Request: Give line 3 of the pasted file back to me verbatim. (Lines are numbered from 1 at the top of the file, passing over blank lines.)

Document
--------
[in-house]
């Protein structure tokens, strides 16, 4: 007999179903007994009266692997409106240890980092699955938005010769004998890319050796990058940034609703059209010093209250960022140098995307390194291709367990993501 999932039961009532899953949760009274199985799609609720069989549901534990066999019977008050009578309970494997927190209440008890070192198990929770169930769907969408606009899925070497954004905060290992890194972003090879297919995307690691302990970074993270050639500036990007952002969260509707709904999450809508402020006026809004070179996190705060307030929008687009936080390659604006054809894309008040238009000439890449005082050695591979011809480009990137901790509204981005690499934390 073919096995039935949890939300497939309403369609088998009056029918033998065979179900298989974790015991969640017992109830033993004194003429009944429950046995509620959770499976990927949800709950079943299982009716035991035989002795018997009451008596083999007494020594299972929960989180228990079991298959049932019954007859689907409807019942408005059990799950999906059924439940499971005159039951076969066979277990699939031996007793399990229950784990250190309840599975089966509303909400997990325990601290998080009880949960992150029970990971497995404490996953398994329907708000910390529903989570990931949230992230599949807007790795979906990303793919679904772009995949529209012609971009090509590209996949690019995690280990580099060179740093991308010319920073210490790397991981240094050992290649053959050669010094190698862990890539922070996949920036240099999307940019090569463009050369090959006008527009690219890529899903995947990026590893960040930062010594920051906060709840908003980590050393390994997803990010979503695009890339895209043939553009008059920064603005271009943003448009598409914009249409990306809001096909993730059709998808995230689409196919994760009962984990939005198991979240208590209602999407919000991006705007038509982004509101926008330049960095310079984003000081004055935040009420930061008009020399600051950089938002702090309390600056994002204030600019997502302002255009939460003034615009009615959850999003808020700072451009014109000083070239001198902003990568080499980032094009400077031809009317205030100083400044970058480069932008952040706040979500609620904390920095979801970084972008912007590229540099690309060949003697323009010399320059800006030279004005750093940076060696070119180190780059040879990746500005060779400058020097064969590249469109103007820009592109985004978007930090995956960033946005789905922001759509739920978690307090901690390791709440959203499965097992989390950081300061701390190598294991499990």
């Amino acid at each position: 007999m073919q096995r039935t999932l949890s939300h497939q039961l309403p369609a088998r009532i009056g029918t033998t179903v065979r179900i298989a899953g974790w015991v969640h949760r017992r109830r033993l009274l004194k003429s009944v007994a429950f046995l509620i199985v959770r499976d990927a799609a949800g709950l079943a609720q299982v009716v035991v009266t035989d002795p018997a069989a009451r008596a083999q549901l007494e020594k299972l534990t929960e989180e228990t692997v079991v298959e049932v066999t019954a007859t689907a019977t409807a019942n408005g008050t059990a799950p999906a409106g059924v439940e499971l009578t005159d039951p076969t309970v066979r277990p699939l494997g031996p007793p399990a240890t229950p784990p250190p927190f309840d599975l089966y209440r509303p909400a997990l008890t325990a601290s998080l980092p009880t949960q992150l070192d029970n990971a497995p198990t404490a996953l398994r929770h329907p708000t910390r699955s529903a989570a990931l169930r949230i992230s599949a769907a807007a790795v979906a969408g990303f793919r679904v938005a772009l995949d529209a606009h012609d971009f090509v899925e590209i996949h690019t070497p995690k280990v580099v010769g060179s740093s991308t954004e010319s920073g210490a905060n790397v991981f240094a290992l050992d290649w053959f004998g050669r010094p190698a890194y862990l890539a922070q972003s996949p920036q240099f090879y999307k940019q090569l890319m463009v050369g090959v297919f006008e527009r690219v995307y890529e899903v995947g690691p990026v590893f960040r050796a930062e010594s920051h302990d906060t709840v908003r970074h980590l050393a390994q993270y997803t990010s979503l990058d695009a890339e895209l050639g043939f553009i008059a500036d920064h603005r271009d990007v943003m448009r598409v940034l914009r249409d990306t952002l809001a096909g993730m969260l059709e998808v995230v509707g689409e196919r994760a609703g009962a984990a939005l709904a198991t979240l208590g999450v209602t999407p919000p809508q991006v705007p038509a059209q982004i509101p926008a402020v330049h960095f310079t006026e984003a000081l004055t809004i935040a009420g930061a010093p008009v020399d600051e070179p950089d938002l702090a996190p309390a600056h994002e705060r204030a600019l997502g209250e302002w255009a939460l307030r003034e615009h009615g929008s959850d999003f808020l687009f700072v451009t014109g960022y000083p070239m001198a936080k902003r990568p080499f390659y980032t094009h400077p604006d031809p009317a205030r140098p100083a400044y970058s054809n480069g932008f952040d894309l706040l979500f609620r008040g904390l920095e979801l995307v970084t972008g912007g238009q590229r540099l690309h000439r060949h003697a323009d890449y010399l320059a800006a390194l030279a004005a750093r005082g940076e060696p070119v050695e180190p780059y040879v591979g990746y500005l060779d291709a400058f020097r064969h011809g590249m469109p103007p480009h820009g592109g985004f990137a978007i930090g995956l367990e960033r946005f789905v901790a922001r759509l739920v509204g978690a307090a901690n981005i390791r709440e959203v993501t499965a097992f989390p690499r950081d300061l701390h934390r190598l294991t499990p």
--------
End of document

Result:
């Amino acid at each position: 007999m073919q096995r039935t999932l949890s939300h497939q039961l309403p369609a088998r009532i009056g029918t033998t179903v065979r179900i298989a899953g974790w015991v969640h949760r017992r109830r033993l009274l004194k003429s009944v007994a429950f046995l509620i199985v959770r499976d990927a799609a949800g709950l079943a609720q299982v009716v035991v009266t035989d002795p018997a069989a009451r008596a083999q549901l007494e020594k299972l534990t929960e989180e228990t692997v079991v298959e049932v066999t019954a007859t689907a019977t409807a019942n408005g008050t059990a799950p999906a409106g059924v439940e499971l009578t005159d039951p076969t309970v066979r277990p699939l494997g031996p007793p399990a240890t229950p784990p250190p927190f309840d599975l089966y209440r509303p909400a997990l008890t325990a601290s998080l980092p009880t949960q992150l070192d029970n990971a497995p198990t404490a996953l398994r929770h329907p708000t910390r699955s529903a989570a990931l169930r949230i992230s599949a769907a807007a790795v979906a969408g990303f793919r679904v938005a772009l995949d529209a606009h012609d971009f090509v899925e590209i996949h690019t070497p995690k280990v580099v010769g060179s740093s991308t954004e010319s920073g210490a905060n790397v991981f240094a290992l050992d290649w053959f004998g050669r010094p190698a890194y862990l890539a922070q972003s996949p920036q240099f090879y999307k940019q090569l890319m463009v050369g090959v297919f006008e527009r690219v995307y890529e899903v995947g690691p990026v590893f960040r050796a930062e010594s920051h302990d906060t709840v908003r970074h980590l050393a390994q993270y997803t990010s979503l990058d695009a890339e895209l050639g043939f553009i008059a500036d920064h603005r271009d990007v943003m448009r598409v940034l914009r249409d990306t952002l809001a096909g993730m969260l059709e998808v995230v509707g689409e196919r994760a609703g009962a984990a939005l709904a198991t979240l208590g999450v209602t999407p919000p809508q991006v705007p038509a059209q982004i509101p926008a402020v330049h960095f310079t006026e984003a000081l004055t809004i935040a009420g930061a010093p008009v020399d600051e070179p950089d938002l702090a996190p309390a600056h994002e705060r204030a600019l997502g209250e302002w255009a939460l307030r003034e615009h009615g929008s959850d999003f808020l687009f700072v451009t014109g960022y000083p070239m001198a936080k902003r990568p080499f390659y980032t094009h400077p604006d031809p009317a205030r140098p100083a400044y970058s054809n480069g932008f952040d894309l706040l979500f609620r008040g904390l920095e979801l995307v970084t972008g912007g238009q590229r540099l690309h000439r060949h003697a323009d890449y010399l320059a800006a390194l030279a004005a750093r005082g940076e060696p070119v050695e180190p780059y040879v591979g990746y500005l060779d291709a400058f020097r064969h011809g590249m469109p103007p480009h820009g592109g985004f990137a978007i930090g995956l367990e960033r946005f789905v901790a922001r759509l739920v509204g978690a307090a901690n981005i390791r709440e959203v993501t499965a097992f989390p690499r950081d300061l701390h934390r190598l294991t499990p």